Does the Tourism BID overlap with the work of local authorities and other public agencies?
No. The Tourism BID projects and activities do not replace or duplicate statutory services that are already provided by Scottish Borders Council and other public bodies. The Tourism BID has agreed baseline service agreements with a variety of public agencies – including Scottish Borders Council, Forestry Commission, SoSEP and VisitScotland – to reassure business owners that the levy payment is only used for additional projects voted for by the businesses themselves.
Additionally, baseline agreements avoid the risk that public agencies, including Scottish Borders Council, will reduce their current statutory level of service to the Tourism BID area following a successful ballot.
However, Scottish Borders Council, along with other agencies, will play a major role in working alongside and contributing to the Tourism BID.
How do we know this is what local tourism businesses want?
Mainly because it’s what we’ve been told! Extensive consultation with the area’s tourism businesses has been key to the creation of the Tourism BID draft business plan. Consultation has included the distribution of a survey questionnaire in April 2018 which saw tourism businesses outline their hopes, ideas and ambitions for the development of tourism in the area. The findings are summarised in the news section of the website.
We have also spoken to more than 60 businesses face to face and held open business meetings in Innerleithen (October 2018) and Peebles (February 2019). This consultation process has given us the best possible feel for where we are with tourism in the Tweed Valley today and, most importantly, how businesses would like to see that tourism product develop in the future.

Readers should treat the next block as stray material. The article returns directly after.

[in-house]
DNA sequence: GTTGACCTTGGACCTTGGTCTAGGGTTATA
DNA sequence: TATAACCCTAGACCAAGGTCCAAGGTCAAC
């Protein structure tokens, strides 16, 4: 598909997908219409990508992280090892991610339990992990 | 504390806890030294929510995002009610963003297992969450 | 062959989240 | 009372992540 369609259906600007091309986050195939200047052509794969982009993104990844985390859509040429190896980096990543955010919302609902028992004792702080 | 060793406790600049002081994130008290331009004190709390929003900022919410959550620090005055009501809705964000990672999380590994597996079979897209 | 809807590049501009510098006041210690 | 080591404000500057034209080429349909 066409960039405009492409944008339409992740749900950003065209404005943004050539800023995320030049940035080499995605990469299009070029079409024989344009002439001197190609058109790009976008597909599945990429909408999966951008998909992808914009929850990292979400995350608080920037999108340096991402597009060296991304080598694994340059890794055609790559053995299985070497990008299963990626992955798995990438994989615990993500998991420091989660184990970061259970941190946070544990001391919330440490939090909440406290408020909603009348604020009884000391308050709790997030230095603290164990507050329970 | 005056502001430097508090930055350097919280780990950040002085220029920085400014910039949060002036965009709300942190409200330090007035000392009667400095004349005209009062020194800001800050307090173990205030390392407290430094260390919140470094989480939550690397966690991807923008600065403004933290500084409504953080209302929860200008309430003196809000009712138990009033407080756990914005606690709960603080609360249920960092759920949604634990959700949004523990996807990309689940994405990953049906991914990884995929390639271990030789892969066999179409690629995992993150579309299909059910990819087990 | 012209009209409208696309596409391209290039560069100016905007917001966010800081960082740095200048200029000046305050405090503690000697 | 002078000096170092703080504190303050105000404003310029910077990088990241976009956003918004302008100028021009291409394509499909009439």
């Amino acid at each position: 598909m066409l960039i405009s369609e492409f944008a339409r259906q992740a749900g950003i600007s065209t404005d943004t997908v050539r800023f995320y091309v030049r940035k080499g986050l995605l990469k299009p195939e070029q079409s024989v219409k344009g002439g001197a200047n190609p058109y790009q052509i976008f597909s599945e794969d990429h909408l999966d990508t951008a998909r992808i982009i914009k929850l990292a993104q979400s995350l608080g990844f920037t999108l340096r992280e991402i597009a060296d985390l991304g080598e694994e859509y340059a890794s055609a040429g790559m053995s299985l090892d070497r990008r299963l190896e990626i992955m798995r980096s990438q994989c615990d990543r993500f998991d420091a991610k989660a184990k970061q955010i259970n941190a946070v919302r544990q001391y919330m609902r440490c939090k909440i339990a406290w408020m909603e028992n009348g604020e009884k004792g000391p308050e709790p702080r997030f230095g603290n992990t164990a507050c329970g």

And the consultation is not over yet; feedback on our draft business plan, plus further meetings with businesses and community organisations, will be reflected in the final business plan which will be presented to businesses in June 2019.
What if the Tourism BID does not go ahead?
We will lose the opportunity to invest more than £400,000 (with potential to lever much more) over the next five years in targeted projects and activities that will greatly improve the Tweed Valley as a tourism destination.
The Tourism BID is a chance to do something special. Without the combined investment by the private and public sector in the development of tourism in the Tweed Valley, the area will not realise its full potential. We believe the area will also not have the necessary resources to compete effectively with destinations elsewhere in Scotland, the wider UK and internationally.